Idaho Conservation League members, volunteers and staff recently ventured to Vineyard Lake to pick up trash and learn about the state of the Snake River as it flows through southern Idaho. 

Vineyard Lake is nestled within the dark black walls of a 2-million-year-old basalt and is a true hidden treasure of the Snake River Canyon. It was carved out by the great Bonneville Flood nearly 14,500 years ago, when an enormous Ice Age lake in the area of present Great Salt Lake in Utah released a massive flow of water into the Snake River watershed, flowing the same course as the Snake follows today. Flood waters east of Twin Falls were rerouted north of the Snake River Canyon, leaving a trail of scoured basalt behind. This stretch of basalt is still dotted with remnants of flood waters, housing natural beauties like Vineyard Lake, Devils Corral, Shoshone Falls and Twin Falls.

Vineyard Lake amidst the towering walls of basalt, carved by the Snake River over 14,000 years ago.

Despite being somewhat isolated, Vineyard Lake still sees high numbers of visitors, especially in warmer months – and the land is feeling the impact. Unfortunately, trash often speckles the landscape. As Idaho continues to see an influx in population and visitors, recreating responsibly is more important than ever.

To help take care of this special place, about 15 volunteers from different parts of the state joined ICL for a trip to clean up the lake. Suited up with gloves and trash bags, we began our hike through a farmer’s field who graciously allows public access to the lake. On the cool, breezy day, the owners of the farm were planting beans as grazing cattle lazily munched on grass. 

Cows seemed unperturbed by the cleanup crew on the way to Vineyard Lake.

After a short walk, we approached the canyon rim. The dark basalt paved the way for a steep descent into the canyon to the shores of Vineyard Lake. The further we climbed down, the more full our trash bags became. Trash was stashed in between boulders large and small. Our volunteers were eager to collect trash, with beautiful Vineyard Lake providing a scenic backdrop for the cleanup.

ICL staff and volunteers pick up trash on the hike to Vineyard Lake.

We continued toward the lake, grabbing trash and dodging poison ivy plants the whole way down (long pants are a must if you visit).

“Historic” trash found near Vineyard Lake.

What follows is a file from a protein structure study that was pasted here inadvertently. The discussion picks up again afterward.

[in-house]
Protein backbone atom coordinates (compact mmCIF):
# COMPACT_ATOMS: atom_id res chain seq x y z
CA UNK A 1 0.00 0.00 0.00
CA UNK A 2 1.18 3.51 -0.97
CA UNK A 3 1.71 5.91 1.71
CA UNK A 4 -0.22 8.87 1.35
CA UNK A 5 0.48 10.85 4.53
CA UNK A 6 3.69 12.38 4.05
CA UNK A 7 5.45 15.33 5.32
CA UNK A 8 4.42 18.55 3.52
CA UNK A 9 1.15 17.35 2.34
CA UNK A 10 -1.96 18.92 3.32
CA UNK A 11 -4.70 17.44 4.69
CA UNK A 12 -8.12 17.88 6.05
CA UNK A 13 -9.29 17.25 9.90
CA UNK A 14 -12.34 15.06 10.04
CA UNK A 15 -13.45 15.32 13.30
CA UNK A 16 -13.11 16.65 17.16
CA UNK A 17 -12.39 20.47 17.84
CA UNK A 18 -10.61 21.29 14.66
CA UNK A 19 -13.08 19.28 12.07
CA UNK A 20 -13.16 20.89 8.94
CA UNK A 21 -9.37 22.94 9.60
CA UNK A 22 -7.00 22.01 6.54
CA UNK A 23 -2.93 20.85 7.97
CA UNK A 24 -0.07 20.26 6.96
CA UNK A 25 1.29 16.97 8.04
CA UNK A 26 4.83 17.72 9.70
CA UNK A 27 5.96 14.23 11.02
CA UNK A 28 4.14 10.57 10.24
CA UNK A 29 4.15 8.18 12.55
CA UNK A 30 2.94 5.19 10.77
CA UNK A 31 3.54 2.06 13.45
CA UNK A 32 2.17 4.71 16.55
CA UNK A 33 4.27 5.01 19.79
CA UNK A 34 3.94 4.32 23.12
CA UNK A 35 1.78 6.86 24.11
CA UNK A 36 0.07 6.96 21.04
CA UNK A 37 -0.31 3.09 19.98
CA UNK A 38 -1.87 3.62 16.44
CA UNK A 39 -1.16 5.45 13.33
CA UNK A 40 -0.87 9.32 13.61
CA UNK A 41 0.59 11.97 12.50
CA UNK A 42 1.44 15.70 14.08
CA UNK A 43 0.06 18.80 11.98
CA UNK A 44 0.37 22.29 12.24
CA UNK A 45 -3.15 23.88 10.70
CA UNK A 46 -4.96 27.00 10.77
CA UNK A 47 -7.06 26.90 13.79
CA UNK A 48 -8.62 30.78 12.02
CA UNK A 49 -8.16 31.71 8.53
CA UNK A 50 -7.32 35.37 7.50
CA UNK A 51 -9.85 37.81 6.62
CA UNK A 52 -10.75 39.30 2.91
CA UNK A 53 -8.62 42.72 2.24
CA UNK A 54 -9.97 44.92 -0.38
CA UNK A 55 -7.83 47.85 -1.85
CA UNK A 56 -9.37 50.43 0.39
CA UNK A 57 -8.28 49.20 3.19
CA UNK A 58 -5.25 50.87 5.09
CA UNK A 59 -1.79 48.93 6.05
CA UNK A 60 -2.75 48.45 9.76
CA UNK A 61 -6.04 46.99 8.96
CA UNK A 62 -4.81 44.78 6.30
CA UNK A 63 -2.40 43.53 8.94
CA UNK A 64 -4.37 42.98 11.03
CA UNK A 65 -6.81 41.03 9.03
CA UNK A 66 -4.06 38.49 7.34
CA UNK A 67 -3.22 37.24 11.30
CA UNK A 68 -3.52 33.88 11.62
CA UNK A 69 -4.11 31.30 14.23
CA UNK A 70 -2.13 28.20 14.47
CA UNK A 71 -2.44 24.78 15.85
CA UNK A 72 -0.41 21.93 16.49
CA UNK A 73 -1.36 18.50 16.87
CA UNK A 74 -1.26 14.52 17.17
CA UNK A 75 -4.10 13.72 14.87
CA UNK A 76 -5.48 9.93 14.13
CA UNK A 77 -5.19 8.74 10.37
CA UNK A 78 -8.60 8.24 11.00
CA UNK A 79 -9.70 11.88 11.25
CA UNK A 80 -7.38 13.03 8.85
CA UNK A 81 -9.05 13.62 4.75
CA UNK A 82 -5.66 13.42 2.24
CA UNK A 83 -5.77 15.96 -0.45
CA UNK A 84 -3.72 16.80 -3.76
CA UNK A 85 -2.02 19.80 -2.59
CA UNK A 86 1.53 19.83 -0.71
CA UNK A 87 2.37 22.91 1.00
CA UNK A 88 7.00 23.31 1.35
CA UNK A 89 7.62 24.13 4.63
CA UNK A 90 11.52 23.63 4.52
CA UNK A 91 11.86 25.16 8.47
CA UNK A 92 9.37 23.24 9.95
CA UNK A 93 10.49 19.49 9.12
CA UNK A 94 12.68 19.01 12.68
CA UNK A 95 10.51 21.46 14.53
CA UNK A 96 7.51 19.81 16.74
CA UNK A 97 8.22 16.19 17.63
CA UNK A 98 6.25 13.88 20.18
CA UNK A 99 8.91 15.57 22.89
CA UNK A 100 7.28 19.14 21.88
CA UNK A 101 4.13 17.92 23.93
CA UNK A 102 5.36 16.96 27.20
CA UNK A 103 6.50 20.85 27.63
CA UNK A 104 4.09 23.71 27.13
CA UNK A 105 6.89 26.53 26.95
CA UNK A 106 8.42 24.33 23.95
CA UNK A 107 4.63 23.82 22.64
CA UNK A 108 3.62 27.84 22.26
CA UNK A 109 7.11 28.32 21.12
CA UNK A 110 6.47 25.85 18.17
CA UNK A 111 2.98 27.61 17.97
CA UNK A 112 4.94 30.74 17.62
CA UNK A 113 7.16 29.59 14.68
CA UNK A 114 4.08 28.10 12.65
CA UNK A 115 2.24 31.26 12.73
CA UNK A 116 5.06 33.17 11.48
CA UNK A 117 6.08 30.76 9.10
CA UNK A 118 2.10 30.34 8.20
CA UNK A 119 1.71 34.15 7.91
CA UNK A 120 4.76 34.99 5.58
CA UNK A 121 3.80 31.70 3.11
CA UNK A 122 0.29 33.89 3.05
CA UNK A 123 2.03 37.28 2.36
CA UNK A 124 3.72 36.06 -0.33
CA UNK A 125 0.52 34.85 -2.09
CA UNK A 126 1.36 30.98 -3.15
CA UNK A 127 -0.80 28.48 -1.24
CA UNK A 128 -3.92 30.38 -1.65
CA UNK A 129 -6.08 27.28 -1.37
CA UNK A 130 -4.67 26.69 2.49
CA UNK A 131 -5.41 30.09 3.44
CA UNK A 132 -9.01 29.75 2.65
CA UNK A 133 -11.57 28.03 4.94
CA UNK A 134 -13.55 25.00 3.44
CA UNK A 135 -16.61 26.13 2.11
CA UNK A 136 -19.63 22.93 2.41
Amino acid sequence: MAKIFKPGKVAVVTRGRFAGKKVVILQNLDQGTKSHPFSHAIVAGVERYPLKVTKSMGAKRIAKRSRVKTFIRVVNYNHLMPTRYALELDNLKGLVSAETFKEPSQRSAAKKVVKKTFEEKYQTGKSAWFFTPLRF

Beer cans and bottles, snack wrappers and other beverage containers  – including a lot of broken glass – were the most popular items we found, however more exciting finds from the day included an old football, a sock, a cooler and a vintage 7UP can.

While some trash was along the trail, most was hidden or stashed between rocks or in bushes – places that seemingly required more effort to hide the trash than it would’ve been taken to simply pack it out! 

Once gathered at the lake, we ate our lunches and heard from ICL’s Senior Conservation Associate Josh Johnson, who presented on the geologic history of the lake, the threats to the Snake River’s water quality, and how ICL is working to restore the river. Three raptors circled above us as we talked, serving as a reminder that our work also benefits the wildlife of this region.

ICL staff and volunteers discuss threats facing the Snake River in southern Idaho.

After lunch, we carried our full trash bags back up out of the canyon. We stopped at the edge of the Snake River Canyon to enjoy the view – waterfalls flowed out of the high basaltic canyon walls and into the majestic Snake River rolled on, hundreds of feet below us.

After taking in the beauty of the Snake, the cleanup crew headed back to the trailhead. We cleaned up about 150 pounds of trash at Vineyard Lake in just a few short hours, and appreciate the volunteers who joined us to help clean up a hidden treasure of southern Idaho. 

After seeing the work that needed to be done at a small, remote lake, it’s difficult to fathom the negative impacts humans can have on larger, more public areas. The Snake River is not only facing threats from individual recreationalists, but also big industries, which exacerbate pollution issues. 

Members of ICL’s Snake River team on a hike to Vineyard Lake. Lauren Noeker, Stevie Gawryluk, and Josh Johnson.

ICL serves as a voice for the protection and restoration of the Snake River, and works to connect people and communities to the river in an effort to ensure it has a healthy future. You can be part of our work! Take action today to voice your concerns regarding the health of this essential river to our elected representatives to help us return the Snake River to safe, swimmable, and drinkable conditions.

If you’d like to stay connected to ongoing opportunities to stand up for the Snake, sign up for our Snake River campaign email updates here. Together, we will restore the Snake River in Idaho.